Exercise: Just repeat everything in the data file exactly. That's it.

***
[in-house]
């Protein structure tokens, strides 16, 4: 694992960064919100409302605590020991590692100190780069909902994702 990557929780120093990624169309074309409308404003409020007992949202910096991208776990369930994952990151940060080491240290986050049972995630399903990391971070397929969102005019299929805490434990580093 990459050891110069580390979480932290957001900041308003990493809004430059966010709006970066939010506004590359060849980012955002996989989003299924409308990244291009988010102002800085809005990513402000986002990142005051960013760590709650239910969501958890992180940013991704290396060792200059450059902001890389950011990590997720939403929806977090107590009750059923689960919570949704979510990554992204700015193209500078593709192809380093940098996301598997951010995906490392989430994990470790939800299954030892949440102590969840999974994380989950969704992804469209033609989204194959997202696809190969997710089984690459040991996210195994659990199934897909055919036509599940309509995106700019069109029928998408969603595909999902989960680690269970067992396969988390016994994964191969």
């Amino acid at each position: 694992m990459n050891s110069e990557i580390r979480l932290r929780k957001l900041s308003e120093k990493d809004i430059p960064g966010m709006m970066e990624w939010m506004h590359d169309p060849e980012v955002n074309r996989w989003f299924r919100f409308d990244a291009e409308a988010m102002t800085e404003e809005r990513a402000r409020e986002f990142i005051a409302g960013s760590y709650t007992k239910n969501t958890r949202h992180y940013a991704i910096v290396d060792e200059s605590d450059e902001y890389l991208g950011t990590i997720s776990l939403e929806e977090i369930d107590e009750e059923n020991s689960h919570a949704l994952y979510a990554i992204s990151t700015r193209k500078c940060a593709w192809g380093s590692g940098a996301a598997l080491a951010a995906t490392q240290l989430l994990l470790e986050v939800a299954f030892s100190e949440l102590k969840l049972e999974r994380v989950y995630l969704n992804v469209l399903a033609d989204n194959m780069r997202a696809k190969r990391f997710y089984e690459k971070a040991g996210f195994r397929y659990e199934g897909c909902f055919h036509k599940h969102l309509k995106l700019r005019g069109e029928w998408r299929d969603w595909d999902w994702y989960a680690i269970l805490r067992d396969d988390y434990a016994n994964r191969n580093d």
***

[in-house]
């Protein structure tokens, strides 16, 4: 694992960064919100409302605590020991590692100190780069909902994702 990557929780120093990624169309074309409308404003409020007992949202910096991208776990369930994952990151940060080491240290986050049972995630399903990391971070397929969102005019299929805490434990580093 990459050891110069580390979480932290957001900041308003990493809004430059966010709006970066939010506004590359060849980012955002996989989003299924409308990244291009988010102002800085809005990513402000986002990142005051960013760590709650239910969501958890992180940013991704290396060792200059450059902001890389950011990590997720939403929806977090107590009750059923689960919570949704979510990554992204700015193209500078593709192809380093940098996301598997951010995906490392989430994990470790939800299954030892949440102590969840999974994380989950969704992804469209033609989204194959997202696809190969997710089984690459040991996210195994659990199934897909055919036509599940309509995106700019069109029928998408969603595909999902989960680690269970067992396969988390016994994964191969």
């Amino acid at each position: 694992m990459n050891s110069e990557i580390r979480l932290r929780k957001l900041s308003e120093k990493d809004i430059p960064g966010m709006m970066e990624w939010m506004h590359d169309p060849e980012v955002n074309r996989w989003f299924r919100f409308d990244a291009e409308a988010m102002t800085e404003e809005r990513a402000r409020e986002f990142i005051a409302g960013s760590y709650t007992k239910n969501t958890r949202h992180y940013a991704i910096v290396d060792e200059s605590d450059e902001y890389l991208g950011t990590i997720s776990l939403e929806e977090i369930d107590e009750e059923n020991s689960h919570a949704l994952y979510a990554i992204s990151t700015r193209k500078c940060a593709w192809g380093s590692g940098a996301a598997l080491a951010a995906t490392q240290l989430l994990l470790e986050v939800a299954f030892s100190e949440l102590k969840l049972e999974r994380v989950y995630l969704n992804v469209l399903a033609d989204n194959m780069r997202a696809k190969r990391f997710y089984e690459k971070a040991g996210f195994r397929y659990e199934g897909c909902f055919h036509k599940h969102l309509k995106l700019r005019g069109e029928w998408r299929d969603w595909d999902w994702y989960a680690i269970l805490r067992d396969d988390y434990a016994n994964r191969n580093d």